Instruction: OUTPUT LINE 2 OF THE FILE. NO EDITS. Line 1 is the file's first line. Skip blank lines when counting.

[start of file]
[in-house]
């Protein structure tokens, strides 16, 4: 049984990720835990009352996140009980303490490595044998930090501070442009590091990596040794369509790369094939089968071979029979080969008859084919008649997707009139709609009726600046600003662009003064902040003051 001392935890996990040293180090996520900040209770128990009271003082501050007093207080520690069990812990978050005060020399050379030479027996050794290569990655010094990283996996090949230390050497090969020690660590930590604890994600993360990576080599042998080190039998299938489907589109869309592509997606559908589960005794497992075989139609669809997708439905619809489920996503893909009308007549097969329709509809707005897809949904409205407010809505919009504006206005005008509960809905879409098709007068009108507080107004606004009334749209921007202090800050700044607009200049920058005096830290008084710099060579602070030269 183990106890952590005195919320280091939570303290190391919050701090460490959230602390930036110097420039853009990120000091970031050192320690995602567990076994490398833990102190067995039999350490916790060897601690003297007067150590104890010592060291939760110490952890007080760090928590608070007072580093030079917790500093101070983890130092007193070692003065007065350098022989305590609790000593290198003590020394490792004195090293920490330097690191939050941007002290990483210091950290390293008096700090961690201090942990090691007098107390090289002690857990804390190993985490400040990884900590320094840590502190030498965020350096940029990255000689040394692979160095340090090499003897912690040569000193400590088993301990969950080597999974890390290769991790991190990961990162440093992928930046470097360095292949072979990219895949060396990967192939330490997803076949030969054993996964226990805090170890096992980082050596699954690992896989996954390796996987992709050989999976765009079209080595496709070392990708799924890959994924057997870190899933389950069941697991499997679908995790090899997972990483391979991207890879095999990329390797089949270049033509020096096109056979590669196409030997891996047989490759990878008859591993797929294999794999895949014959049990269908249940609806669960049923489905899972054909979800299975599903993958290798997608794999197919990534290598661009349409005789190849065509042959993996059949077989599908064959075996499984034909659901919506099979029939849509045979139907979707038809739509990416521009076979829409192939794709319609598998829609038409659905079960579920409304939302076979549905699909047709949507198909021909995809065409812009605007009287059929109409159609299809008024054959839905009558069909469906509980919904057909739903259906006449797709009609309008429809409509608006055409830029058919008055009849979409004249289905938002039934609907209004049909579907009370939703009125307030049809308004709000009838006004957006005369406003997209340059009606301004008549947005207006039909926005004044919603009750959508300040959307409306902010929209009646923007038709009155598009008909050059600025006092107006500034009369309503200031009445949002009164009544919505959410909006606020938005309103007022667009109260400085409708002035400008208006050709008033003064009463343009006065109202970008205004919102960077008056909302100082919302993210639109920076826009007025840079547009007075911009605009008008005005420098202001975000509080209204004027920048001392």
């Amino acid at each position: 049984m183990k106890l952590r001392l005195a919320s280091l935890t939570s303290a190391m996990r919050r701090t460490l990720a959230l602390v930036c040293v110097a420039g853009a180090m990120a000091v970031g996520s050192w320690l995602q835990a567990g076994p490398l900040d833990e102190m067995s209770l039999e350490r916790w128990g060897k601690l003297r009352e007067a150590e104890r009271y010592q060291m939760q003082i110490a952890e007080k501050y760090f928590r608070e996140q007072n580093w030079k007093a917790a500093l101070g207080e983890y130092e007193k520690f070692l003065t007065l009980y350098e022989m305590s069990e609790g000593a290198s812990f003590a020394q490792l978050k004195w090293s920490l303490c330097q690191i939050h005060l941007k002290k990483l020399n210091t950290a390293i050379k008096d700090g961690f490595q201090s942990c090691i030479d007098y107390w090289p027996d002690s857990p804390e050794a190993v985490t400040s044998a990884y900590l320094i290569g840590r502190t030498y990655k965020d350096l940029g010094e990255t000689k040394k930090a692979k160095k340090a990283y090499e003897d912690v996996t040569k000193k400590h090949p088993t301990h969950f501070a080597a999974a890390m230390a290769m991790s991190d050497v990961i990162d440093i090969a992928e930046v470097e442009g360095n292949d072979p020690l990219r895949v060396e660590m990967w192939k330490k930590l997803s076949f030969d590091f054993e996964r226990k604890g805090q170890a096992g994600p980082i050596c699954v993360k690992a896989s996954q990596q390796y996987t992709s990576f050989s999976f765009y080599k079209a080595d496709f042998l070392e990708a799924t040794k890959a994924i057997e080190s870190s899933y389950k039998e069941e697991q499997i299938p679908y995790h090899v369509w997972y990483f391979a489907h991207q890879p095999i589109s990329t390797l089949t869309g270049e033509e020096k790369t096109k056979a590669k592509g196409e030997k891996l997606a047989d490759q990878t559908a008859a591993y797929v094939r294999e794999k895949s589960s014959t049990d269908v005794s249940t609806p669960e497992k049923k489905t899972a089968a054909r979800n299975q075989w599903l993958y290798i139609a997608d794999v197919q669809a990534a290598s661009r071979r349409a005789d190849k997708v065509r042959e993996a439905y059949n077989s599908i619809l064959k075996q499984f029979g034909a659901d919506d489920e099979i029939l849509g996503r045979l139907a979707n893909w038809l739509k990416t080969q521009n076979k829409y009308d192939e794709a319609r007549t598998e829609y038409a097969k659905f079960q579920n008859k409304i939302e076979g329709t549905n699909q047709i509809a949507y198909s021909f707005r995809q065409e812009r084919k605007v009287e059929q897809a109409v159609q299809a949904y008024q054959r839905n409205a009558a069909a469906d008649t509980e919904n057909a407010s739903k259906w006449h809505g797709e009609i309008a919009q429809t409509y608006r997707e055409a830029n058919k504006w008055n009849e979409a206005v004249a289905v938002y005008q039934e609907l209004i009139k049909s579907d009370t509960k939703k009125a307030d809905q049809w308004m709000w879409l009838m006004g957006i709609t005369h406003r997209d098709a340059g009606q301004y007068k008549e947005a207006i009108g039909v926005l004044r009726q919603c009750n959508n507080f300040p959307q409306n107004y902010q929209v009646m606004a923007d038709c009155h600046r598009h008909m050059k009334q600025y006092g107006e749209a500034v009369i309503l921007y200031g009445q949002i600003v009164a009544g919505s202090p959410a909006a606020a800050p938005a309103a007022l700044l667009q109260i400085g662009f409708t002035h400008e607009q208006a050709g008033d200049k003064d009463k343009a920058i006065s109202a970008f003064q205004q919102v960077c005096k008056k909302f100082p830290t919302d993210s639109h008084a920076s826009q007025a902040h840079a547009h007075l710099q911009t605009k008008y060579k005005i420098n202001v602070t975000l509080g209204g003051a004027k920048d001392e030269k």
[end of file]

């Protein structure tokens, strides 16, 4: 049984990720835990009352996140009980303490490595044998930090501070442009590091990596040794369509790369094939089968071979029979080969008859084919008649997707009139709609009726600046600003662009003064902040003051 001392935890996990040293180090996520900040209770128990009271003082501050007093207080520690069990812990978050005060020399050379030479027996050794290569990655010094990283996996090949230390050497090969020690660590930590604890994600993360990576080599042998080190039998299938489907589109869309592509997606559908589960005794497992075989139609669809997708439905619809489920996503893909009308007549097969329709509809707005897809949904409205407010809505919009504006206005005008509960809905879409098709007068009108507080107004606004009334749209921007202090800050700044607009200049920058005096830290008084710099060579602070030269 183990106890952590005195919320280091939570303290190391919050701090460490959230602390930036110097420039853009990120000091970031050192320690995602567990076994490398833990102190067995039999350490916790060897601690003297007067150590104890010592060291939760110490952890007080760090928590608070007072580093030079917790500093101070983890130092007193070692003065007065350098022989305590609790000593290198003590020394490792004195090293920490330097690191939050941007002290990483210091950290390293008096700090961690201090942990090691007098107390090289002690857990804390190993985490400040990884900590320094840590502190030498965020350096940029990255000689040394692979160095340090090499003897912690040569000193400590088993301990969950080597999974890390290769991790991190990961990162440093992928930046470097360095292949072979990219895949060396990967192939330490997803076949030969054993996964226990805090170890096992980082050596699954690992896989996954390796996987992709050989999976765009079209080595496709070392990708799924890959994924057997870190899933389950069941697991499997679908995790090899997972990483391979991207890879095999990329390797089949270049033509020096096109056979590669196409030997891996047989490759990878008859591993797929294999794999895949014959049990269908249940609806669960049923489905899972054909979800299975599903993958290798997608794999197919990534290598661009349409005789190849065509042959993996059949077989599908064959075996499984034909659901919506099979029939849509045979139907979707038809739509990416521009076979829409192939794709319609598998829609038409659905079960579920409304939302076979549905699909047709949507198909021909995809065409812009605007009287059929109409159609299809008024054959839905009558069909469906509980919904057909739903259906006449797709009609309008429809409509608006055409830029058919008055009849979409004249289905938002039934609907209004049909579907009370939703009125307030049809308004709000009838006004957006005369406003997209340059009606301004008549947005207006039909926005004044919603009750959508300040959307409306902010929209009646923007038709009155598009008909050059600025006092107006500034009369309503200031009445949002009164009544919505959410909006606020938005309103007022667009109260400085409708002035400008208006050709008033003064009463343009006065109202970008205004919102960077008056909302100082919302993210639109920076826009007025840079547009007075911009605009008008005005420098202001975000509080209204004027920048001392």